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The EU banned all airlines from the Philippines and Sudan from flying into the region’s airports Tuesday, citing “serious safety deficiencies” found by the UN and U.S. aviation authorities, the New York Times reports.
While the Save Darfur Coalition mildly "applauded" Berkshire Hathaway's PetroChina sales, even if they weren't driven by human-rights concerns, another group that's been urging Warren Buffett to divest is more direct in its criticism.
A group that's been urging Warren Buffett to divest Berkshire Hathaway's PetroChina holdings is "applauding" today, even if it might not like Buffett's stated reason for selling the entire stake.
The Wall Street Journal's widely followed Heard on the Street column today focuses on Warren Buffett's big PetroChina sales in recent weeks, even as the stock has rallied to new highs. It neatly recaps the question we've been asking here at WBW: Is Buffett selling because he thinks PetroChina has become overvalued after an enormous run-up or is he selling in response to human-rights activists who see divestment as a way to pressure China over its ties to Sudan, which is accused of supporting mass killings in Darfur?
Warren Buffett may be making big cuts in his PetroChina holdings, but another very well-known international investor is sticking with the big Chinese energy company. Mark Mobius says just because Buffett is selling, don't assume the stock is going lower. Indeed, Buffett may have something very different in mind.
The PetroChina selling continues and continues to accelerate at Warren Buffett's Berkshire Hathaway. In a filing with the SEC made public just moments ago, Berkshire reveals that as of September 30 its controversial stake in the Chinese energy company had dropped to just 3.1%. That follows a flurry of selling in September that brought the holdings from from just under 10% when the month started.
Another filing reveals that Warren Buffett's sales from his controversial PetroChina stake are accelerating. Is he going to get rid of all his holdings amid pressure from human rights activists?
Warren Buffett's Berkshire Hathaway holding company has cuts its controversial stake in PetroChina to just under 8%. His motives for selling remain a matter of speculation between making money and making a statement.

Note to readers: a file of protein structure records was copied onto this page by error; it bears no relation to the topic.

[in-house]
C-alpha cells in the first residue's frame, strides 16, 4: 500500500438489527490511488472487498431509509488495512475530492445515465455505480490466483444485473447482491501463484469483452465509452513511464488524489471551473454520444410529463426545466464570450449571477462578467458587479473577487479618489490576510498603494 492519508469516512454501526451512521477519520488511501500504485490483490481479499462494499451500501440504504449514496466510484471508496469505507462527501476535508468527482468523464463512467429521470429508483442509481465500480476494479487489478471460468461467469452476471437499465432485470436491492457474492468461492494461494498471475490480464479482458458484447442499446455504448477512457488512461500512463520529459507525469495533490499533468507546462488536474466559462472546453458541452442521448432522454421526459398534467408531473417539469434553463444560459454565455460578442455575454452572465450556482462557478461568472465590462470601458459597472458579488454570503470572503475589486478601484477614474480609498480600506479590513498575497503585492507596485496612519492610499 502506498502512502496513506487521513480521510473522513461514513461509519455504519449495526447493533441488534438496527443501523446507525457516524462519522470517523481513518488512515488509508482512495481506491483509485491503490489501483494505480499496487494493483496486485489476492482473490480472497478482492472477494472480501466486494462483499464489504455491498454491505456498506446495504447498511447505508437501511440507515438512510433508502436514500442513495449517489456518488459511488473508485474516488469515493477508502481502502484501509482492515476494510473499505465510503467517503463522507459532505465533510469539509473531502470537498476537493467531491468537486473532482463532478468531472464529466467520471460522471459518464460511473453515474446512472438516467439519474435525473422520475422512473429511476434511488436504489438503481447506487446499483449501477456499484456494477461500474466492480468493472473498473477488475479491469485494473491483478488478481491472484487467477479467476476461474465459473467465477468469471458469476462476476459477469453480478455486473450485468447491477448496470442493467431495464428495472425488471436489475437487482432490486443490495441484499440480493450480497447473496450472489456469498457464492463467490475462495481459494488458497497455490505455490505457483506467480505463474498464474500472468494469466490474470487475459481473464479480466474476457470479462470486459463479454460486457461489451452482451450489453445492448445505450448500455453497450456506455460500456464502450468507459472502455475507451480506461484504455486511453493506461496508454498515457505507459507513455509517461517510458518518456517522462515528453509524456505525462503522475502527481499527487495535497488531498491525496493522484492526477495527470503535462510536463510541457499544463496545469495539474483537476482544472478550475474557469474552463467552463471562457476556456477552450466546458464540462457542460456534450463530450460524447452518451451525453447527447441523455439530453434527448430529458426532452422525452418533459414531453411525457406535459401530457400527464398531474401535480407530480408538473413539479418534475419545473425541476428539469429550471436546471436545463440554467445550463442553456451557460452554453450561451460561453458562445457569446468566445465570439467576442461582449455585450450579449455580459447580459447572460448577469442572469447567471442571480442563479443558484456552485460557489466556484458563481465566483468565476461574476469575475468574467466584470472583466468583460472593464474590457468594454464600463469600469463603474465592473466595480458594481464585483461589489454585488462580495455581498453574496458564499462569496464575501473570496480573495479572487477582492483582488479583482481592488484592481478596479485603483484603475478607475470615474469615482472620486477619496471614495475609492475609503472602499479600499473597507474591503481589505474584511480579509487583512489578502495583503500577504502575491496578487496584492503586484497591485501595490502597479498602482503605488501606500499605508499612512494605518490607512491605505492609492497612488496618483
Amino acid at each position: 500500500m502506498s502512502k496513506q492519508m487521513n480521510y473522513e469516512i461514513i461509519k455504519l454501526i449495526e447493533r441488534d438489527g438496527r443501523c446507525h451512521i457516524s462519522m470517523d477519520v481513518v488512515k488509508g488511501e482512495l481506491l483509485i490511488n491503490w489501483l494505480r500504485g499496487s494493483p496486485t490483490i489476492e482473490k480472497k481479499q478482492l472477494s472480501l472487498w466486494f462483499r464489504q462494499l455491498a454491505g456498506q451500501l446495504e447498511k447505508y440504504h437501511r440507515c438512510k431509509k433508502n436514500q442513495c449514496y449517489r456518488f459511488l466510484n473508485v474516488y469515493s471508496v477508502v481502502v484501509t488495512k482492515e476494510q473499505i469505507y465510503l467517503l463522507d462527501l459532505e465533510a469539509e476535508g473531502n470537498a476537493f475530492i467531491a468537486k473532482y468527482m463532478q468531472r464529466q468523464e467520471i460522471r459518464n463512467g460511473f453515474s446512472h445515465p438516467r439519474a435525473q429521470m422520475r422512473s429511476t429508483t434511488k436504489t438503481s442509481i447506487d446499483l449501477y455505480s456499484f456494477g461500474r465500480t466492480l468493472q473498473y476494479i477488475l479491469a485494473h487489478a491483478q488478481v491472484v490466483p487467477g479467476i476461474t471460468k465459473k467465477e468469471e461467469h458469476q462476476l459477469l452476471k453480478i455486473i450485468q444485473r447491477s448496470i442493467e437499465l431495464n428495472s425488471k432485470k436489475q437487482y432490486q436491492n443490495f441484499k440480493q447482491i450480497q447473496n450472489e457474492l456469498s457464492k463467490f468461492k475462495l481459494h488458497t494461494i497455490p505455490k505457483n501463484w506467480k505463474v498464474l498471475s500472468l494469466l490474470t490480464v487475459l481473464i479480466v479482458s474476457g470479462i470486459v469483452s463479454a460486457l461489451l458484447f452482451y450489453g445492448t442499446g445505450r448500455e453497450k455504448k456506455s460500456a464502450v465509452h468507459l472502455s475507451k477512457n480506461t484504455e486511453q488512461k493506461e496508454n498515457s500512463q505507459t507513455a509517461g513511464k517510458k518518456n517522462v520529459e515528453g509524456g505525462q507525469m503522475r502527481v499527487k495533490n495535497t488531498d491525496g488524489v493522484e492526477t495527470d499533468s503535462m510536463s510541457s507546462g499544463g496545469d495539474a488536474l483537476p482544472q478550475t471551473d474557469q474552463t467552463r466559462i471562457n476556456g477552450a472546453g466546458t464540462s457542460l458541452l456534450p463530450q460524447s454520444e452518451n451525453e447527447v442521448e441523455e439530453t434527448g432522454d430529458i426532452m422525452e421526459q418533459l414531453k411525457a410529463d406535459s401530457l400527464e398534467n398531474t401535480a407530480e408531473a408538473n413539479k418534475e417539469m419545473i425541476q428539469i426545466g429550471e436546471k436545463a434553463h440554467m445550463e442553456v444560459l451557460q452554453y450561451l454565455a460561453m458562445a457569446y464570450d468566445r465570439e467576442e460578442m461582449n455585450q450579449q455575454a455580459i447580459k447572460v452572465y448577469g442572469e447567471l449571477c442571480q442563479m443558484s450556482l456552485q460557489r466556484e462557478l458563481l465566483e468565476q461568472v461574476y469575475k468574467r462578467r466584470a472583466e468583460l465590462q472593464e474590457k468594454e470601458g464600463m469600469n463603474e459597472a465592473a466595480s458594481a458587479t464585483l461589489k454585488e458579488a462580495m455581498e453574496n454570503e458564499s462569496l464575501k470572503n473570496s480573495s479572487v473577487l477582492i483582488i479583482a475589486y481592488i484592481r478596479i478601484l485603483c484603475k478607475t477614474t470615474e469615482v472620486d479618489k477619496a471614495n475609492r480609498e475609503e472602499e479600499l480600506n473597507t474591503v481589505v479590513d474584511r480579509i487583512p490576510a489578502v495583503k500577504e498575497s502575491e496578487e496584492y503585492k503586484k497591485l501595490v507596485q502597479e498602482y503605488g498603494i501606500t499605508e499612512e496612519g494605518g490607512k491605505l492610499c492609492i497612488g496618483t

Warren Buffett's Berkshire Hathaway has once again trimmed its stake in PetroChina. The sale of 28 million shares for roughly $40 million reduces his stake to 8.93 percent from just over 11 percent earlier this year. The selling comes amid calls by human-rights activists for Buffett to divest from PetroChina due to the government-controlled company's ties with Sudan. Buffett, however, has said he couldn't influence the Chinese if he wanted to and most analysts think he's locking in profits.
We don't know for sure why Warren Buffett's Berkshire Hathaway has been reducing its stake in PetroChina, but he's been selling more shares than you might have thought. One group that's been urging Buffett to divest as a protest against China's "funding of the genocide in Darfur" thinks there's a message in the "steady series" of sales.
Warren Buffett's Berkshire Hathaway has sold some more of its stake in PetroChina. The question is: Is Buffett selling for the profits or to make a statement against China's human-rights record in Darfur?
Just one day after a Wall Street Journal report that Warren Buffett is buying shares of Kraft Foods, we get word today that he's sold a small slice of his stake in PetroChina, the big Chinese oil company. The AP reports there's "no indication whether he was responding to demands by activists to cut his ties to the company due to its investments in Sudan." But the very small size of the sale, about 17 million shares worth just $27 million, would appear to make it a slight adjustment rather than any kind of message.
The Save Darfur Coalition has turned its attention to Berkshire Hathaway and Fidelity Investments in the struggle to end the strife in Sudan -- whose government was accused of committing genocide by the Bush Adminstration and the European Parliament. The coalition's executive director, David Rubenstein, joined "Power Lunch" to tell why investment companies may accomplish more than politicians in the pursuit of justice.